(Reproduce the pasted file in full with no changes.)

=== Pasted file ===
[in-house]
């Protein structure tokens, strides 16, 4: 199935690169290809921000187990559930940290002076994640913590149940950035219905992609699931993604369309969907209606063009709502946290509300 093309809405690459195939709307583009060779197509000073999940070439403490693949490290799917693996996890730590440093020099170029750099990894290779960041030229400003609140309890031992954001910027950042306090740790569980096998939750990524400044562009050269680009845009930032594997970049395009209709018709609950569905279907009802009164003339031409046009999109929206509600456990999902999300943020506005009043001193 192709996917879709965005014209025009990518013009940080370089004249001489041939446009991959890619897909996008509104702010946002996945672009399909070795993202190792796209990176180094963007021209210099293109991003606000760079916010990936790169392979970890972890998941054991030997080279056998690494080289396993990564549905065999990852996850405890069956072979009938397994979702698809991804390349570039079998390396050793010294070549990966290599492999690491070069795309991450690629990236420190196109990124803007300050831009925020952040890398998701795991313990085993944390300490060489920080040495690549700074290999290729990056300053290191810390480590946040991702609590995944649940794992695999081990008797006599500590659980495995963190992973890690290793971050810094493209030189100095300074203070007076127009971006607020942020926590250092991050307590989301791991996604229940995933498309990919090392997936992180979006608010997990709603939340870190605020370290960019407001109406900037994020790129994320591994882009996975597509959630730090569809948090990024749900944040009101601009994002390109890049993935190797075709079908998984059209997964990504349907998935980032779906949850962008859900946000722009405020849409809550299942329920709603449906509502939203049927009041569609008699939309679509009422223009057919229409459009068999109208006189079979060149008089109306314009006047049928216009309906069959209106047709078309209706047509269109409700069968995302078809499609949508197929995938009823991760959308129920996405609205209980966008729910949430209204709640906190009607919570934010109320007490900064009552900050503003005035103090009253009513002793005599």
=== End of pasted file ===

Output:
[in-house]
């Protein structure tokens, strides 16, 4: 199935690169290809921000187990559930940290002076994640913590149940950035219905992609699931993604369309969907209606063009709502946290509300 093309809405690459195939709307583009060779197509000073999940070439403490693949490290799917693996996890730590440093020099170029750099990894290779960041030229400003609140309890031992954001910027950042306090740790569980096998939750990524400044562009050269680009845009930032594997970049395009209709018709609950569905279907009802009164003339031409046009999109929206509600456990999902999300943020506005009043001193 192709996917879709965005014209025009990518013009940080370089004249001489041939446009991959890619897909996008509104702010946002996945672009399909070795993202190792796209990176180094963007021209210099293109991003606000760079916010990936790169392979970890972890998941054991030997080279056998690494080289396993990564549905065999990852996850405890069956072979009938397994979702698809991804390349570039079998390396050793010294070549990966290599492999690491070069795309991450690629990236420190196109990124803007300050831009925020952040890398998701795991313990085993944390300490060489920080040495690549700074290999290729990056300053290191810390480590946040991702609590995944649940794992695999081990008797006599500590659980495995963190992973890690290793971050810094493209030189100095300074203070007076127009971006607020942020926590250092991050307590989301791991996604229940995933498309990919090392997936992180979006608010997990709603939340870190605020370290960019407001109406900037994020790129994320591994882009996975597509959630730090569809948090990024749900944040009101601009994002390109890049993935190797075709079908998984059209997964990504349907998935980032779906949850962008859900946000722009405020849409809550299942329920709603449906509502939203049927009041569609008699939309679509009422223009057919229409459009068999109208006189079979060149008089109306314009006047049928216009309906069959209106047709078309209706047509269109409700069968995302078809499609949508197929995938009823991760959308129920996405609205209980966008729910949430209204709640906190009607919570934010109320007490900064009552900050503003005035103090009253009513002793005599």